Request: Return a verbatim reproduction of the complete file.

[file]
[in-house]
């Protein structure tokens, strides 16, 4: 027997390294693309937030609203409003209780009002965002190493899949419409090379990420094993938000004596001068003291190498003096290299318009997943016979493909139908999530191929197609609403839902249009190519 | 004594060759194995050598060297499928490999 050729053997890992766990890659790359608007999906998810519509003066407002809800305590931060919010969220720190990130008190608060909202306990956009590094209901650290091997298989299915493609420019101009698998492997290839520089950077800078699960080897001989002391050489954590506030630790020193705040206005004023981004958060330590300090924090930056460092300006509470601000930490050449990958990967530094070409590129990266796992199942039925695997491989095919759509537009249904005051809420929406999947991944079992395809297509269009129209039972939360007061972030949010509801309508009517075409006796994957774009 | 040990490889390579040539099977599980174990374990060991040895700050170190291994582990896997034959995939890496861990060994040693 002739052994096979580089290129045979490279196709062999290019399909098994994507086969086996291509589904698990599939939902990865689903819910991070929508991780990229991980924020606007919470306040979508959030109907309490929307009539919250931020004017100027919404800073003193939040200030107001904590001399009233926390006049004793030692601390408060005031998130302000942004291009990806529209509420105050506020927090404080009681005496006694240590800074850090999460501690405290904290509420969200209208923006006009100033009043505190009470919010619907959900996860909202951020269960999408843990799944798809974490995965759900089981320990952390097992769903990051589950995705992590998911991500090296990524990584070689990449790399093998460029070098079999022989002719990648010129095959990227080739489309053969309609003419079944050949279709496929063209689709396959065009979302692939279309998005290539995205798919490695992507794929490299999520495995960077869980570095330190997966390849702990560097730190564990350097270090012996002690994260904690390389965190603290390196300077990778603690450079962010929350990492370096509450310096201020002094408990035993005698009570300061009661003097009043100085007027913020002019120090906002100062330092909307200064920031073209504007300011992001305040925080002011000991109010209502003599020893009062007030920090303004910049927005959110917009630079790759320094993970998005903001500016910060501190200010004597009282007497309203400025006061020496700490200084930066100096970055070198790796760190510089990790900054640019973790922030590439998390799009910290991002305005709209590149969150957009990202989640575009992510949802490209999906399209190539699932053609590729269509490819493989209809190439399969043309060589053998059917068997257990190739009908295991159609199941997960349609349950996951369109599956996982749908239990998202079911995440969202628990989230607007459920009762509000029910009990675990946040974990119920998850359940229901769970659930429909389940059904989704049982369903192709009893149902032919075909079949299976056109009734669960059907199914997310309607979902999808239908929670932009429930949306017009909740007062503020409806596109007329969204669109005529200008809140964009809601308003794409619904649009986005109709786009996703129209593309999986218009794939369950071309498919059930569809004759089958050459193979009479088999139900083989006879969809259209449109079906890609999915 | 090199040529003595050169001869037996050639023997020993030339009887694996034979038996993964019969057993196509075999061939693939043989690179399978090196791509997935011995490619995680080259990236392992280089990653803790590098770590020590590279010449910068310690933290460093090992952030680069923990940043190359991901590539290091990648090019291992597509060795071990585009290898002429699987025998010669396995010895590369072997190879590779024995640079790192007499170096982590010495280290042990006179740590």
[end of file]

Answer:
[in-house]
């Protein structure tokens, strides 16, 4: 027997390294693309937030609203409003209780009002965002190493899949419409090379990420094993938000004596001068003291190498003096290299318009997943016979493909139908999530191929197609609403839902249009190519 | 004594060759194995050598060297499928490999 050729053997890992766990890659790359608007999906998810519509003066407002809800305590931060919010969220720190990130008190608060909202306990956009590094209901650290091997298989299915493609420019101009698998492997290839520089950077800078699960080897001989002391050489954590506030630790020193705040206005004023981004958060330590300090924090930056460092300006509470601000930490050449990958990967530094070409590129990266796992199942039925695997491989095919759509537009249904005051809420929406999947991944079992395809297509269009129209039972939360007061972030949010509801309508009517075409006796994957774009 | 040990490889390579040539099977599980174990374990060991040895700050170190291994582990896997034959995939890496861990060994040693 002739052994096979580089290129045979490279196709062999290019399909098994994507086969086996291509589904698990599939939902990865689903819910991070929508991780990229991980924020606007919470306040979508959030109907309490929307009539919250931020004017100027919404800073003193939040200030107001904590001399009233926390006049004793030692601390408060005031998130302000942004291009990806529209509420105050506020927090404080009681005496006694240590800074850090999460501690405290904290509420969200209208923006006009100033009043505190009470919010619907959900996860909202951020269960999408843990799944798809974490995965759900089981320990952390097992769903990051589950995705992590998911991500090296990524990584070689990449790399093998460029070098079999022989002719990648010129095959990227080739489309053969309609003419079944050949279709496929063209689709396959065009979302692939279309998005290539995205798919490695992507794929490299999520495995960077869980570095330190997966390849702990560097730190564990350097270090012996002690994260904690390389965190603290390196300077990778603690450079962010929350990492370096509450310096201020002094408990035993005698009570300061009661003097009043100085007027913020002019120090906002100062330092909307200064920031073209504007300011992001305040925080002011000991109010209502003599020893009062007030920090303004910049927005959110917009630079790759320094993970998005903001500016910060501190200010004597009282007497309203400025006061020496700490200084930066100096970055070198790796760190510089990790900054640019973790922030590439998390799009910290991002305005709209590149969150957009990202989640575009992510949802490209999906399209190539699932053609590729269509490819493989209809190439399969043309060589053998059917068997257990190739009908295991159609199941997960349609349950996951369109599956996982749908239990998202079911995440969202628990989230607007459920009762509000029910009990675990946040974990119920998850359940229901769970659930429909389940059904989704049982369903192709009893149902032919075909079949299976056109009734669960059907199914997310309607979902999808239908929670932009429930949306017009909740007062503020409806596109007329969204669109005529200008809140964009809601308003794409619904649009986005109709786009996703129209593309999986218009794939369950071309498919059930569809004759089958050459193979009479088999139900083989006879969809259209449109079906890609999915 | 090199040529003595050169001869037996050639023997020993030339009887694996034979038996993964019969057993196509075999061939693939043989690179399978090196791509997935011995490619995680080259990236392992280089990653803790590098770590020590590279010449910068310690933290460093090992952030680069923990940043190359991901590539290091990648090019291992597509060795071990585009290898002429699987025998010669396995010895590369072997190879590779024995640079790192007499170096982590010495280290042990006179740590």